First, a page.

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October 8, 1898


JAMA. 1898;XXXI(15):863-864. doi:10.1001/jama.1898.02450150049004

Dr. Andrew H. Smith of New York, in a recent paper1 with the above title, read before the Association of American Physicians in May, states that it is very likely that in ordinary pneumonia there must be infection with succeeding generations of microbes. Welch and others have shown that the virulence of the micrococcus lanceolatus is greatest when the coccus is youngest; that the most virulent microbes come from the edges of the consolidation. When the local process ceases to advance, it means that then young micro-organisms are no longer produced. This might be a reasonable explanation of the remarkable crisis in pneumonia, and yet the question arises, what share do the antitoxic products play in the result?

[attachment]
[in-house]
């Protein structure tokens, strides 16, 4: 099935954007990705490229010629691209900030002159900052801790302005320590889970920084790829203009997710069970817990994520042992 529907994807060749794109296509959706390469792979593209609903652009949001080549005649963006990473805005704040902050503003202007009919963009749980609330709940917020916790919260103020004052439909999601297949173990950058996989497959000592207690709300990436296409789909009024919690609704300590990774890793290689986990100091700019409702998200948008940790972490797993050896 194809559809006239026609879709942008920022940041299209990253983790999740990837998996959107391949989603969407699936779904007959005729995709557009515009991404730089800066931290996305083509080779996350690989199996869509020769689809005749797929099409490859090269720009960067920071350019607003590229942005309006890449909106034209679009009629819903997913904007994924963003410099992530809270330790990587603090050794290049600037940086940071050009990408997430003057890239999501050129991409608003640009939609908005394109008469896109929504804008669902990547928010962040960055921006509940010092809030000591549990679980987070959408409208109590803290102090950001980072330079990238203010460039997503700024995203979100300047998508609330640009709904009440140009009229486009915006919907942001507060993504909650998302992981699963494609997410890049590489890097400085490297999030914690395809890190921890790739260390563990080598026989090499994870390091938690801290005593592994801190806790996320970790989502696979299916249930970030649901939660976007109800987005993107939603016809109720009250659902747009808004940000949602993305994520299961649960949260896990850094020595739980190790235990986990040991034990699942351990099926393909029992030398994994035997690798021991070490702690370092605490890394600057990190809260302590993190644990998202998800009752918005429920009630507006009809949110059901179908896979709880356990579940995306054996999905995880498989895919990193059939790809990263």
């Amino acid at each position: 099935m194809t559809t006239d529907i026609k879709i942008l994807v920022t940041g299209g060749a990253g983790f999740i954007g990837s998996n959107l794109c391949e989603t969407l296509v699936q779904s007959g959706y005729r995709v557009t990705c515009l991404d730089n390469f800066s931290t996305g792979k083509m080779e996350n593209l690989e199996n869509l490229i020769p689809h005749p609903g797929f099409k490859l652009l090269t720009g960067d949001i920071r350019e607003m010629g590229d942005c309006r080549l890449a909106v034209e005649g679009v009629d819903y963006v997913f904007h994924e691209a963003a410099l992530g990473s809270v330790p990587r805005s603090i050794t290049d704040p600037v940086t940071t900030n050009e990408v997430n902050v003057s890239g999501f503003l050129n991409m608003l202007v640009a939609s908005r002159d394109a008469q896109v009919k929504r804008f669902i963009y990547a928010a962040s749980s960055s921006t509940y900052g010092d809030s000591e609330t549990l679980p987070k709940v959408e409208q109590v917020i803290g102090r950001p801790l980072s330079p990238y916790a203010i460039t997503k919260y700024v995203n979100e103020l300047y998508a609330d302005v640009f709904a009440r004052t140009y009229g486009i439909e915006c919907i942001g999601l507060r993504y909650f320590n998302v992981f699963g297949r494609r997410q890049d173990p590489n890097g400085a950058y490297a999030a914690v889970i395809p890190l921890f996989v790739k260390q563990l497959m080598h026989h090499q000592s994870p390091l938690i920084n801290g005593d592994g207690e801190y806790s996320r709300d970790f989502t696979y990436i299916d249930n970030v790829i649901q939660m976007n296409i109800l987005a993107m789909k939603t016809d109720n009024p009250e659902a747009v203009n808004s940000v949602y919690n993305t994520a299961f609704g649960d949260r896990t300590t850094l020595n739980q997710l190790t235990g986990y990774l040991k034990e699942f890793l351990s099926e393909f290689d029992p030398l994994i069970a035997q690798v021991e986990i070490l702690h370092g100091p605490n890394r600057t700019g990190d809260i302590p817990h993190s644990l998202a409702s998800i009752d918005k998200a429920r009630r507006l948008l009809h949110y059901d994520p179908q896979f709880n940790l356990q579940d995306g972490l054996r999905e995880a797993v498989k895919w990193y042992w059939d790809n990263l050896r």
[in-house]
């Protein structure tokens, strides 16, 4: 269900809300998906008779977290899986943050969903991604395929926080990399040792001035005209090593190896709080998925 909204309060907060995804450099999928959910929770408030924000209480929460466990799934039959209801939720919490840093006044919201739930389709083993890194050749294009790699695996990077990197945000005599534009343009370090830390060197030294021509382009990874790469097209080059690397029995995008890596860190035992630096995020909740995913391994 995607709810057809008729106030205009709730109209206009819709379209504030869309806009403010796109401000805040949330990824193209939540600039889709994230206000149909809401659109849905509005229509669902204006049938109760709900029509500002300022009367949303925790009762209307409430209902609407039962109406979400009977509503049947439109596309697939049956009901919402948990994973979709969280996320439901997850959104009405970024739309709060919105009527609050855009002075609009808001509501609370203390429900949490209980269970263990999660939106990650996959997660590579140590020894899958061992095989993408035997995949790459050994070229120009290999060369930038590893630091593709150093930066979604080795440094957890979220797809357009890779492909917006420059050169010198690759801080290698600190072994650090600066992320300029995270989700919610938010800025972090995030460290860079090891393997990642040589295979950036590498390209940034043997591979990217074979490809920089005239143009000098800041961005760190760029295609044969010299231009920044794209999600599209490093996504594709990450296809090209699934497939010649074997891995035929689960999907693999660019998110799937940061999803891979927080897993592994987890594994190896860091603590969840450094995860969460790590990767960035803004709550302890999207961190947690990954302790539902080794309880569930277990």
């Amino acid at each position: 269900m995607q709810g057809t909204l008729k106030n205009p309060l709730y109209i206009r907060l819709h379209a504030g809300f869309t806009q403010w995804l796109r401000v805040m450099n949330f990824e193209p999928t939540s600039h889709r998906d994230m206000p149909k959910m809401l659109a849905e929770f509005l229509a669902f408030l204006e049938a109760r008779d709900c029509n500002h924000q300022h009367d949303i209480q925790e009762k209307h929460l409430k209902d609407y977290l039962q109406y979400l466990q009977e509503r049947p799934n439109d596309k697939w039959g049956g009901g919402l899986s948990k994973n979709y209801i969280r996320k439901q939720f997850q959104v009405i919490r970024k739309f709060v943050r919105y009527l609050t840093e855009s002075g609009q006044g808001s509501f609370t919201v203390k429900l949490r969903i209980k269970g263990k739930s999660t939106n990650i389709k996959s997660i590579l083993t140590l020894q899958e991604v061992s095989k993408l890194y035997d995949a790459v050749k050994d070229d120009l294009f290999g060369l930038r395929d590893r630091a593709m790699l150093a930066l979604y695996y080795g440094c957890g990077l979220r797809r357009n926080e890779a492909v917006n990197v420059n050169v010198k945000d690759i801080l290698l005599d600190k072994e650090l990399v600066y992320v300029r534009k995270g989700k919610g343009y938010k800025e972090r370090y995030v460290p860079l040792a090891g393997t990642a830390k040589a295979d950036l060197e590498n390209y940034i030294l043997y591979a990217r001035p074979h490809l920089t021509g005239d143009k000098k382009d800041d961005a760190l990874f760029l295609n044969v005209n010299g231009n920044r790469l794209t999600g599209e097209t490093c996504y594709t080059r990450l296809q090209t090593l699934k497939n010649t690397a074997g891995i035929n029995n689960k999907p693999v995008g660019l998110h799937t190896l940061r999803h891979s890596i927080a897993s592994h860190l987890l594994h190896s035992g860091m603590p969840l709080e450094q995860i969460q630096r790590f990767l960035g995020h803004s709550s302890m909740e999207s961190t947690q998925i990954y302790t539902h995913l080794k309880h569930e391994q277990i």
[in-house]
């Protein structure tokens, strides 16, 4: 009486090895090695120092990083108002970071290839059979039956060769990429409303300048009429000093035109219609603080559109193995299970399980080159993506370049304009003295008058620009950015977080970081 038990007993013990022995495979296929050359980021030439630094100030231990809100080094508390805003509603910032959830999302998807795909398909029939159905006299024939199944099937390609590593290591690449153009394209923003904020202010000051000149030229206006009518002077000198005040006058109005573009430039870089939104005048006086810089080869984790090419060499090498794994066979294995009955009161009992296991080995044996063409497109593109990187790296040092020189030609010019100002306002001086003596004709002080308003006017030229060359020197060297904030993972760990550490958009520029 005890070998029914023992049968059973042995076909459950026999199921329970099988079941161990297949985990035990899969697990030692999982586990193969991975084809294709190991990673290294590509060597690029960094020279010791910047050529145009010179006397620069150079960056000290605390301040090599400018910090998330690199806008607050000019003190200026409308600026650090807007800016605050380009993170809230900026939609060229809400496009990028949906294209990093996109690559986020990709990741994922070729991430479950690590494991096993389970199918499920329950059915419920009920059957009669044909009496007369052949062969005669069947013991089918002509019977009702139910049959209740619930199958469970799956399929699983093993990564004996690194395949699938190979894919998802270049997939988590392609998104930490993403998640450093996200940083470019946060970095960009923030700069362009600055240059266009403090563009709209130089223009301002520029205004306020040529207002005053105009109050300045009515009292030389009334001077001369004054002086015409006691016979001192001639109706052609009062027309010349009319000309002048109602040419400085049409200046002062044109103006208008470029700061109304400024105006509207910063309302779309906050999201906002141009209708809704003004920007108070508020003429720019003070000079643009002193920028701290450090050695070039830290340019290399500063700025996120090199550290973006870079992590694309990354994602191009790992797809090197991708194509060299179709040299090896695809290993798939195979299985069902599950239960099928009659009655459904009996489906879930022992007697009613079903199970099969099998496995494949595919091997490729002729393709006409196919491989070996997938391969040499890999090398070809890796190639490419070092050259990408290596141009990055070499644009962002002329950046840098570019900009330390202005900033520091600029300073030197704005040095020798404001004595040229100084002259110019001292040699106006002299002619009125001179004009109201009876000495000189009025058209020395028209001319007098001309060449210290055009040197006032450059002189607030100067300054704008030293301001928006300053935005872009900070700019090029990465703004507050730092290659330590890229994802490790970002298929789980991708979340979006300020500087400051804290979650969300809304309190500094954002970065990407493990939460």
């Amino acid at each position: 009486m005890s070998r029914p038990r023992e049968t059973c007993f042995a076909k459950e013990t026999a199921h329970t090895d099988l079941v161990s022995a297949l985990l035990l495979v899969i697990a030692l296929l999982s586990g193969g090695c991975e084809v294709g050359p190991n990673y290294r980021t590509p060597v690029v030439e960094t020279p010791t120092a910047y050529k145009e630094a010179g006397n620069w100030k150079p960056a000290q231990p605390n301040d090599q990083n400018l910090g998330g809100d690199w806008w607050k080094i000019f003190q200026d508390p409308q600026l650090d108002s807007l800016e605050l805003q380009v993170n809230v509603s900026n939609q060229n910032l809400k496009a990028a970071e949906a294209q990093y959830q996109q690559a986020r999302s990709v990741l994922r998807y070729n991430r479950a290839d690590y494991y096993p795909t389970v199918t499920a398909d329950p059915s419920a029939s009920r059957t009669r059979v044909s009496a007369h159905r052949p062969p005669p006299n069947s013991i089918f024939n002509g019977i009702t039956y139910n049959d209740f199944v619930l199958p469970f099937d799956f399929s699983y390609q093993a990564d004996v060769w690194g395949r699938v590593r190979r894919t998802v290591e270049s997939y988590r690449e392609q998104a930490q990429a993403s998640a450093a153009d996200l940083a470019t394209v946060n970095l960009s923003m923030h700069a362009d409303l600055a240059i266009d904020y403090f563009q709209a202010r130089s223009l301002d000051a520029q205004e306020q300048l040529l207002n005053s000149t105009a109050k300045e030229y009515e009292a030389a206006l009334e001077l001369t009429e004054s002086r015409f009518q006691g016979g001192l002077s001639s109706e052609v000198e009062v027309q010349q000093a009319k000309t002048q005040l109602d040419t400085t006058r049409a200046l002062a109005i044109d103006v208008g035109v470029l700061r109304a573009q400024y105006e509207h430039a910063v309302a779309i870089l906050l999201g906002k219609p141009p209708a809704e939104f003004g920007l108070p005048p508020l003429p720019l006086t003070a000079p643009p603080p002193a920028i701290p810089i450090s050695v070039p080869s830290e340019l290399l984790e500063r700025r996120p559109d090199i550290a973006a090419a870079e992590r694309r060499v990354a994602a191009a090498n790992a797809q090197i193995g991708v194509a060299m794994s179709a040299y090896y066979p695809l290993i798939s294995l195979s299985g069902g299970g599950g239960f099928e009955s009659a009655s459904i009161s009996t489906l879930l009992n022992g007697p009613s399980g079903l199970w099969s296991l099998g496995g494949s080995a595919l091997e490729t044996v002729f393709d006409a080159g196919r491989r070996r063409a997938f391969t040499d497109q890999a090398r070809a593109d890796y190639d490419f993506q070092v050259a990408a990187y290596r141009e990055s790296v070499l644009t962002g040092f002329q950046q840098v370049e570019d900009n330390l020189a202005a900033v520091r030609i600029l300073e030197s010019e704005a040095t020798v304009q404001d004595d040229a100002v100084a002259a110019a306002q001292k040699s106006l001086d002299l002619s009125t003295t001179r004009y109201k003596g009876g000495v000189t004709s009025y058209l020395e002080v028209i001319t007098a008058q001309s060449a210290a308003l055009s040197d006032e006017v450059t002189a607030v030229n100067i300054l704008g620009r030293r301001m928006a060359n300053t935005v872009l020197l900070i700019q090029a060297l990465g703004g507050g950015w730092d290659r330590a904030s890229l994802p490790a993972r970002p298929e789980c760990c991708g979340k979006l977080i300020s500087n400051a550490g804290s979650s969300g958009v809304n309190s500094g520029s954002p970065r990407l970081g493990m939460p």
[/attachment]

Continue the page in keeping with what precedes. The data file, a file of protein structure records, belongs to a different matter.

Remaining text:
As long ago as 1888 Netter2 showed that mice and rabbits can be made immune to the micrococcus lanceolatus by injection of fluid from the dried spleens of infected animals.